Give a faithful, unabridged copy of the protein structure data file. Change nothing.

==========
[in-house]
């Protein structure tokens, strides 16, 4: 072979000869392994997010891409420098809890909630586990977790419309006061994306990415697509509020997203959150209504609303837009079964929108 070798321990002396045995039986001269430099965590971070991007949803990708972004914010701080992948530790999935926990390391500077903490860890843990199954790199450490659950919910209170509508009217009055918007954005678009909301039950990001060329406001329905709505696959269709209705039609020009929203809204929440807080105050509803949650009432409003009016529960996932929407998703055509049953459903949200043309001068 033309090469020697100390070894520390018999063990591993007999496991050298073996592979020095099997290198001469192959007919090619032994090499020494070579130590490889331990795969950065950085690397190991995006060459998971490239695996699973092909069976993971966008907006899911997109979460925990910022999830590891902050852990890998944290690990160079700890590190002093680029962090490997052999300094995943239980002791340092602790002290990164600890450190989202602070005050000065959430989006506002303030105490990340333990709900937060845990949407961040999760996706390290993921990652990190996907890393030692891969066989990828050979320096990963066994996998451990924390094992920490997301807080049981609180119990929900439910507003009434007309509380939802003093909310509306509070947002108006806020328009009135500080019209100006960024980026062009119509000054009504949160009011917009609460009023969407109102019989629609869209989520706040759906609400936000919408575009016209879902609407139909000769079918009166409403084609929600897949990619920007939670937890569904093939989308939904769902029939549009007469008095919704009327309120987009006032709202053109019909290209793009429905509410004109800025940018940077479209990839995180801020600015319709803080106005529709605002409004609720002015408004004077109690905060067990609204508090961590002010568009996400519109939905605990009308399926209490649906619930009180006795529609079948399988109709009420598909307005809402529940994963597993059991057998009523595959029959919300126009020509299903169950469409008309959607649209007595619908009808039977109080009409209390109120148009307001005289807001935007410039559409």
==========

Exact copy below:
[in-house]
């Protein structure tokens, strides 16, 4: 072979000869392994997010891409420098809890909630586990977790419309006061994306990415697509509020997203959150209504609303837009079964929108 070798321990002396045995039986001269430099965590971070991007949803990708972004914010701080992948530790999935926990390391500077903490860890843990199954790199450490659950919910209170509508009217009055918007954005678009909301039950990001060329406001329905709505696959269709209705039609020009929203809204929440807080105050509803949650009432409003009016529960996932929407998703055509049953459903949200043309001068 033309090469020697100390070894520390018999063990591993007999496991050298073996592979020095099997290198001469192959007919090619032994090499020494070579130590490889331990795969950065950085690397190991995006060459998971490239695996699973092909069976993971966008907006899911997109979460925990910022999830590891902050852990890998944290690990160079700890590190002093680029962090490997052999300094995943239980002791340092602790002290990164600890450190989202602070005050000065959430989006506002303030105490990340333990709900937060845990949407961040999760996706390290993921990652990190996907890393030692891969066989990828050979320096990963066994996998451990924390094992920490997301807080049981609180119990929900439910507003009434007309509380939802003093909310509306509070947002108006806020328009009135500080019209100006960024980026062009119509000054009504949160009011917009609460009023969407109102019989629609869209989520706040759906609400936000919408575009016209879902609407139909000769079918009166409403084609929600897949990619920007939670937890569904093939989308939904769902029939549009007469008095919704009327309120987009006032709202053109019909290209793009429905509410004109800025940018940077479209990839995180801020600015319709803080106005529709605002409004609720002015408004004077109690905060067990609204508090961590002010568009996400519109939905605990009308399926209490649906619930009180006795529609079948399988109709009420598909307005809402529940994963597993059991057998009523595959029959919300126009020509299903169950469409008309959607649209007595619908009808039977109080009409209390109120148009307001005289807001935007410039559409």